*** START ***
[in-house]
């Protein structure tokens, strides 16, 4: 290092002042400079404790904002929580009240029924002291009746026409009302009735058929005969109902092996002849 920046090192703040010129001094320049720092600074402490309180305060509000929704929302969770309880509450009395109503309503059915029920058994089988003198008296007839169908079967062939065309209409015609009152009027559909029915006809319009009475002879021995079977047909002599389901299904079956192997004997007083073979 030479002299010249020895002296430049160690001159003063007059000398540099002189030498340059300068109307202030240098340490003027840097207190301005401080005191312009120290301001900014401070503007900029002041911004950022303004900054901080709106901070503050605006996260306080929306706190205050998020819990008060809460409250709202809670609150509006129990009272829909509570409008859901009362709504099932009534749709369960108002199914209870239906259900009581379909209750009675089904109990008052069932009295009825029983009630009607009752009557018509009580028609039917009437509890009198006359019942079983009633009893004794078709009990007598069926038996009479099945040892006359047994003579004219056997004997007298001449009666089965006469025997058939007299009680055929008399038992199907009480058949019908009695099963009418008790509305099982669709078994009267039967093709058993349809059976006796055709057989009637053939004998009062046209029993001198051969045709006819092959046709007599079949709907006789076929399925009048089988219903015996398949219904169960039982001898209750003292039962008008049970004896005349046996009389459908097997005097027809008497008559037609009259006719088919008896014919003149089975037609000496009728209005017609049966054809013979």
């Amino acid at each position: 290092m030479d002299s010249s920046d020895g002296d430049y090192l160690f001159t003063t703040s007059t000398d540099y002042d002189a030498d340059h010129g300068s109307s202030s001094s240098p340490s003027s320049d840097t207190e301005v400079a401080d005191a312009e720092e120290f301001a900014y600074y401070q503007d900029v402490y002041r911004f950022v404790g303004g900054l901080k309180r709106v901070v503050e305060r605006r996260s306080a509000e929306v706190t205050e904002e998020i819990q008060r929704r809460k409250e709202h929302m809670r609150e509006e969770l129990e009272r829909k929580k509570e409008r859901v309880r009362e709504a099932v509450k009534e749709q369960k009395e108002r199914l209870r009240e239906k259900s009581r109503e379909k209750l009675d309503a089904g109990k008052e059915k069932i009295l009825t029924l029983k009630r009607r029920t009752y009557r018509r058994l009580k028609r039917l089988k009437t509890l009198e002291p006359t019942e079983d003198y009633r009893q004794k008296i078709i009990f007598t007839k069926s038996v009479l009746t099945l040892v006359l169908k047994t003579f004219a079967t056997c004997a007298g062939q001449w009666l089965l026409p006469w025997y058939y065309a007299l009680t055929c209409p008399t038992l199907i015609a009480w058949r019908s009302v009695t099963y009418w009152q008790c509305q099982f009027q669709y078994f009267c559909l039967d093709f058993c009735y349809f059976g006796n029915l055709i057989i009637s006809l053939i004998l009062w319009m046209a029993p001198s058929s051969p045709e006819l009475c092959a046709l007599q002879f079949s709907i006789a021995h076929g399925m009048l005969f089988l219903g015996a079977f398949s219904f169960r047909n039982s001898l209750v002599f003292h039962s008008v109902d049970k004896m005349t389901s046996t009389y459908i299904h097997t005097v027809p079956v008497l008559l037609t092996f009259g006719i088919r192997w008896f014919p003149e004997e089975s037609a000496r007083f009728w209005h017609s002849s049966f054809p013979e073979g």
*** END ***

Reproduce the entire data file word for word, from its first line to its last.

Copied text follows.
[in-house]
């Protein structure tokens, strides 16, 4: 290092002042400079404790904002929580009240029924002291009746026409009302009735058929005969109902092996002849 920046090192703040010129001094320049720092600074402490309180305060509000929704929302969770309880509450009395109503309503059915029920058994089988003198008296007839169908079967062939065309209409015609009152009027559909029915006809319009009475002879021995079977047909002599389901299904079956192997004997007083073979 030479002299010249020895002296430049160690001159003063007059000398540099002189030498340059300068109307202030240098340490003027840097207190301005401080005191312009120290301001900014401070503007900029002041911004950022303004900054901080709106901070503050605006996260306080929306706190205050998020819990008060809460409250709202809670609150509006129990009272829909509570409008859901009362709504099932009534749709369960108002199914209870239906259900009581379909209750009675089904109990008052069932009295009825029983009630009607009752009557018509009580028609039917009437509890009198006359019942079983009633009893004794078709009990007598069926038996009479099945040892006359047994003579004219056997004997007298001449009666089965006469025997058939007299009680055929008399038992199907009480058949019908009695099963009418008790509305099982669709078994009267039967093709058993349809059976006796055709057989009637053939004998009062046209029993001198051969045709006819092959046709007599079949709907006789076929399925009048089988219903015996398949219904169960039982001898209750003292039962008008049970004896005349046996009389459908097997005097027809008497008559037609009259006719088919008896014919003149089975037609000496009728209005017609049966054809013979």
């Amino acid at each position: 290092m030479d002299s010249s920046d020895g002296d430049y090192l160690f001159t003063t703040s007059t000398d540099y002042d002189a030498d340059h010129g300068s109307s202030s001094s240098p340490s003027s320049d840097t207190e301005v400079a401080d005191a312009e720092e120290f301001a900014y600074y401070q503007d900029v402490y002041r911004f950022v404790g303004g900054l901080k309180r709106v901070v503050e305060r605006r996260s306080a509000e929306v706190t205050e904002e998020i819990q008060r929704r809460k409250e709202h929302m809670r609150e509006e969770l129990e009272r829909k929580k509570e409008r859901v309880r009362e709504a099932v509450k009534e749709q369960k009395e108002r199914l209870r009240e239906k259900s009581r109503e379909k209750l009675d309503a089904g109990k008052e059915k069932i009295l009825t029924l029983k009630r009607r029920t009752y009557r018509r058994l009580k028609r039917l089988k009437t509890l009198e002291p006359t019942e079983d003198y009633r009893q004794k008296i078709i009990f007598t007839k069926s038996v009479l009746t099945l040892v006359l169908k047994t003579f004219a079967t056997c004997a007298g062939q001449w009666l089965l026409p006469w025997y058939y065309a007299l009680t055929c209409p008399t038992l199907i015609a009480w058949r019908s009302v009695t099963y009418w009152q008790c509305q099982f009027q669709y078994f009267c559909l039967d093709f058993c009735y349809f059976g006796n029915l055709i057989i009637s006809l053939i004998l009062w319009m046209a029993p001198s058929s051969p045709e006819l009475c092959a046709l007599q002879f079949s709907i006789a021995h076929g399925m009048l005969f089988l219903g015996a079977f398949s219904f169960r047909n039982s001898l209750v002599f003292h039962s008008v109902d049970k004896m005349t389901s046996t009389y459908i299904h097997t005097v027809p079956v008497l008559l037609t092996f009259g006719i088919r192997w008896f014919p003149e004997e089975s037609a000496r007083f009728w209005h017609s002849s049966f054809p013979e073979g």